Louis van Gaal would have been impressed with Darren Fletcher’s performance against LA Galaxy during Manchester United’s 7-0 victory
The new dawn heralded by George Osborne has yet to rise
voicesJames Moore: As the Tories rub their hands together, the average voter will be asking why they're not getting a piece of the action
Dejan Lovren celebrates scoring for Southampton although the goal was later credited to Adam Lallana
newsComedy club forced to apologise as maggots eating a dead pigeon fall out of air-conditioning
Arts and Entertainment
Jo Brand says she's mellowed a lot
tvJo Brand says shows encourage people to laugh at the vulnerable
Life and Style
People may feel that they're procrastinating by watching TV in the evening
Rhys Williams
commonwealth games
Isis fighters travel in a vehicle as they take part in a military parade along the streets of Syria's northern Raqqa province
Arts and Entertainment
Southern charm: Nicolas Cage and Tye Sheridan in ‘Joe’
filmReview: Actor delivers astonishing performance in low budget drama
Life and Style
fashionLatex dresses hit the catwalk to raise awareness for HIV and Aids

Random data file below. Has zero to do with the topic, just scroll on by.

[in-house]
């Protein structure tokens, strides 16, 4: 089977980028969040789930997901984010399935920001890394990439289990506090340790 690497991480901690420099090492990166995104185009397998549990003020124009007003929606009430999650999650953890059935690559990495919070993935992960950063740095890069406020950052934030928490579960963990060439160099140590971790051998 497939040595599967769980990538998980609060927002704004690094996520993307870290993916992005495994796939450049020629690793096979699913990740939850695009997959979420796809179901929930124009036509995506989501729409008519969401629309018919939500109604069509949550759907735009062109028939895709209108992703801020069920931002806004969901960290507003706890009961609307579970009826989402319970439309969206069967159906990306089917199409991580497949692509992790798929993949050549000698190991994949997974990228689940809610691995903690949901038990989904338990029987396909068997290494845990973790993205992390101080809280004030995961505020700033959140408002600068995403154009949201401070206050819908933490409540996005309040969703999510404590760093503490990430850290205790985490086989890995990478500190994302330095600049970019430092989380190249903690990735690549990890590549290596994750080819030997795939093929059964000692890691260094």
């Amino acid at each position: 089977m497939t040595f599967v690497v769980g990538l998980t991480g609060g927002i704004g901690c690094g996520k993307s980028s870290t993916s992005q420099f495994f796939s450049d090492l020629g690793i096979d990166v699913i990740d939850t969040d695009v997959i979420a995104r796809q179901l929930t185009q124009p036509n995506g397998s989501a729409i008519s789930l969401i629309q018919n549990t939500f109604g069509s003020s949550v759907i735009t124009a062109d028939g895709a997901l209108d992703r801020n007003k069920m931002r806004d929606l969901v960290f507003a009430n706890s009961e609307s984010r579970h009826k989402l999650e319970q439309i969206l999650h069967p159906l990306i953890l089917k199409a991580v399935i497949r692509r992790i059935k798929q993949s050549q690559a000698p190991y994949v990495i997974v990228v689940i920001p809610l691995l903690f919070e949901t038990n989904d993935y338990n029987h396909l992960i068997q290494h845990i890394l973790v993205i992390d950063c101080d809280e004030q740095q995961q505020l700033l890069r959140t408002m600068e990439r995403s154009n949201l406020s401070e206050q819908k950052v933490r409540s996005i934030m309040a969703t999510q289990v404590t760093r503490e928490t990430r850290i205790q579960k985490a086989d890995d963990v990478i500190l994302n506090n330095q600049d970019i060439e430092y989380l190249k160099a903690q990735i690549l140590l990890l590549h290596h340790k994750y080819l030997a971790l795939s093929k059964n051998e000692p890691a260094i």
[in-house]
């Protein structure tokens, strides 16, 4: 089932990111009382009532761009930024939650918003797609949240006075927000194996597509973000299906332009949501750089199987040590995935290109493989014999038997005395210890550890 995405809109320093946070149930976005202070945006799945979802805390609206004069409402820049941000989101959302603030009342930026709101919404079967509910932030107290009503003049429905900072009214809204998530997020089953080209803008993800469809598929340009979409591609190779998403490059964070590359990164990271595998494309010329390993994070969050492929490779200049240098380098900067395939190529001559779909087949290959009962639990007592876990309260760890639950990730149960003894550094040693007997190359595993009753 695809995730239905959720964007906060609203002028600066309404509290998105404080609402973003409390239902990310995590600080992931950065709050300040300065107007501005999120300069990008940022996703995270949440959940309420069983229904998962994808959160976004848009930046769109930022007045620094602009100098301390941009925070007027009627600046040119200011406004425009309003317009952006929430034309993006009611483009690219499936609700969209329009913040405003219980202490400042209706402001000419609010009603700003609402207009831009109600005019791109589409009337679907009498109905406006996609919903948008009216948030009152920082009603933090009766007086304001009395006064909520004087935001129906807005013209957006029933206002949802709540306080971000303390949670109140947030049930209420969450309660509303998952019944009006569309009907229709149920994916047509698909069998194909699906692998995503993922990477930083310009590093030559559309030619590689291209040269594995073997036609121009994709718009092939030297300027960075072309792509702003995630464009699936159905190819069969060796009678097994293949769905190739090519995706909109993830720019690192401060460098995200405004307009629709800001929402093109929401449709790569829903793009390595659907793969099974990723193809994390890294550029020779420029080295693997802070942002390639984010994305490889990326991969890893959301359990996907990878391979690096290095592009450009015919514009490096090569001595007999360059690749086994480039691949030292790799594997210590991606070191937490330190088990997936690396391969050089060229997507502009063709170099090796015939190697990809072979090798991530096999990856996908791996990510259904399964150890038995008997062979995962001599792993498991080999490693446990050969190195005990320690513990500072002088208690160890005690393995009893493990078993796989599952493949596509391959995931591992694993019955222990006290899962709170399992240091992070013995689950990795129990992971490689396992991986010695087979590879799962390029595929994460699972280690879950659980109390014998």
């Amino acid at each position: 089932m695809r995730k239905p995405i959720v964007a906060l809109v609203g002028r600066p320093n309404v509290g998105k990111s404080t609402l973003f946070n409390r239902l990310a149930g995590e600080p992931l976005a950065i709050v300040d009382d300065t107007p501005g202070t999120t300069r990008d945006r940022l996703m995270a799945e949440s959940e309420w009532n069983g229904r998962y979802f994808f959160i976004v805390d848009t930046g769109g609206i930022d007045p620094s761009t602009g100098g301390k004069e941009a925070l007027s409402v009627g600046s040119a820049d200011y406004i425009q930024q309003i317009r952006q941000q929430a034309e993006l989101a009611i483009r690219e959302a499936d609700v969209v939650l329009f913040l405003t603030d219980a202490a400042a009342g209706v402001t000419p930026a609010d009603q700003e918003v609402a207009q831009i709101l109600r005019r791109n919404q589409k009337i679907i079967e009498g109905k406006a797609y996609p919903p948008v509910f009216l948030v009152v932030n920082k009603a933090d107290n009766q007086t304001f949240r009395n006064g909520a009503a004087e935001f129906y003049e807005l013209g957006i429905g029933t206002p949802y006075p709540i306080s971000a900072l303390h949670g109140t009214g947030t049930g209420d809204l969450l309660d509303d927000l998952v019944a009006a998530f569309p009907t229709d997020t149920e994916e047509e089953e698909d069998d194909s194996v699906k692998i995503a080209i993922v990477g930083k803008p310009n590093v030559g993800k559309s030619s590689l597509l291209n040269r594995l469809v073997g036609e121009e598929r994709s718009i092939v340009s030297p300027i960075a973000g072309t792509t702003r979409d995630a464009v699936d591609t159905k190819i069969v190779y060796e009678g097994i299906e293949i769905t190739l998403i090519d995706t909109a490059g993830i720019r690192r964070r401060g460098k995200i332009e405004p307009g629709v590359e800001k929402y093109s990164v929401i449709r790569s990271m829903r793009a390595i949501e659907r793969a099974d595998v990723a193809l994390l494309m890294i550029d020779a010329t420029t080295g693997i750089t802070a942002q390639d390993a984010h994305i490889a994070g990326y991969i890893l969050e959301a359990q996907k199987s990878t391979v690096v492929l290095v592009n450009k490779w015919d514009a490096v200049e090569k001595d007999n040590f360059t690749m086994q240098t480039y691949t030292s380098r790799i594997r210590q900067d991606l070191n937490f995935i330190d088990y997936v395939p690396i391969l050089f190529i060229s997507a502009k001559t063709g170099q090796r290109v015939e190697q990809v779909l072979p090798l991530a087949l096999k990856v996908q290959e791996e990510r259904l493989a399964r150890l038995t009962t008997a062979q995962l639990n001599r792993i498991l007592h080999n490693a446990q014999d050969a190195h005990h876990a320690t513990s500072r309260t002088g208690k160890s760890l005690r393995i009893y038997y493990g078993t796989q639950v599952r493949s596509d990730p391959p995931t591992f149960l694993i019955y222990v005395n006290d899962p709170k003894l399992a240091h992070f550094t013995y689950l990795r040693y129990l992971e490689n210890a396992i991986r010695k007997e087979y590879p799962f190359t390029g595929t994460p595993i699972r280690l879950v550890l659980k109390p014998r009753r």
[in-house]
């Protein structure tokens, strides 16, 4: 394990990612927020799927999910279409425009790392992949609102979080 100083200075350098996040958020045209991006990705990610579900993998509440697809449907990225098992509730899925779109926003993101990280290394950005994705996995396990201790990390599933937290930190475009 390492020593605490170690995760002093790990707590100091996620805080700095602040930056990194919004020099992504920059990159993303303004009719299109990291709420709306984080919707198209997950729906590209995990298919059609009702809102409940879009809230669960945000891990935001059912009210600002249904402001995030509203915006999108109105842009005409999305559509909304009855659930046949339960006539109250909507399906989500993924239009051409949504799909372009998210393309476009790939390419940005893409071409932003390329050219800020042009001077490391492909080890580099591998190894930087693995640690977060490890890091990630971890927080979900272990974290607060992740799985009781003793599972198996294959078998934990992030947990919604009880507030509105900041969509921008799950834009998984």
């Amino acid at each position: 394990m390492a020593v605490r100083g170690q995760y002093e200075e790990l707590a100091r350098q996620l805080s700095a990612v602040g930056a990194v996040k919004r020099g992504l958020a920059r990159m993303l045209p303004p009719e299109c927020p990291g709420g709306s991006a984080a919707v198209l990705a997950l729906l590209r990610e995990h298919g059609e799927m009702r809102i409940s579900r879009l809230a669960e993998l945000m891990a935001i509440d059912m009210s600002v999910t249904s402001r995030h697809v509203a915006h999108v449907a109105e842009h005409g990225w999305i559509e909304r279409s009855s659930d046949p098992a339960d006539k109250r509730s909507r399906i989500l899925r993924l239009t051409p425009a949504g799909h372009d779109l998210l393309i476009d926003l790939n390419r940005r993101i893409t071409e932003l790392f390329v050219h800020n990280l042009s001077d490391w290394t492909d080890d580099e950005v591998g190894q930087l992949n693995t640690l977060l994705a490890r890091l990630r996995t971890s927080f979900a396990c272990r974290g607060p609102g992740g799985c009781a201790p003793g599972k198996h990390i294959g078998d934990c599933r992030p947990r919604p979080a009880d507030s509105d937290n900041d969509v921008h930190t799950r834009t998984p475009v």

Travel Shop
the manor
Up to 70% off luxury travel
on city breaks Find out more
Up to 70% off luxury travel
on chic beach resorts Find out more
sardina foodie
Up to 70% off luxury travel
on country retreats Find out more
Latest stories from i100
Have you tried new the Independent Digital Edition apps?
Independent Dating

By clicking 'Search' you
are agreeing to our
Terms of Use.

iJobs Job Widget
iJobs General

Senior Risk Manager - Banking - London - £650

£600 - £650 per day: Orgtel: Conduct Risk Liaison Manager - Banking - London -...

Commercial Litigation Associate

Highly Attractive Package: Austen Lloyd: CITY - COMMERCIAL LITIGATION - GLOBAL...

Systems Manager - Dynamics AX

£65000 - £75000 per annum + Benefits: Progressive Recruitment: The client is a...

Service Delivery Manager (Software Development, Testing)

£40000 - £45000 per annum: Ashdown Group: A well-established software house ba...

Day In a Page

Finding the names for America’s shame: What happens to the immigrants crossing the US-Mexico border without documents who never make it past the Arizona desert?

Finding the names for America’s shame

The immigrants crossing the US-Mexico border without documents who never make it past the Arizona desert
Backhanders, bribery and abuses of power have soared in China as economy surges

Bribery and abuses of power soar in China

The bribery is fuelled by the surge in China's economy but the rules of corruption are subtle and unspoken, finds Evan Osnos, as he learns the dark arts from a master
Commonwealth Games 2014: Highland terriers stole the show at the opening ceremony

Highland terriers steal the show at opening ceremony

Gillian Orr explores why a dog loved by film stars and presidents is finally having its day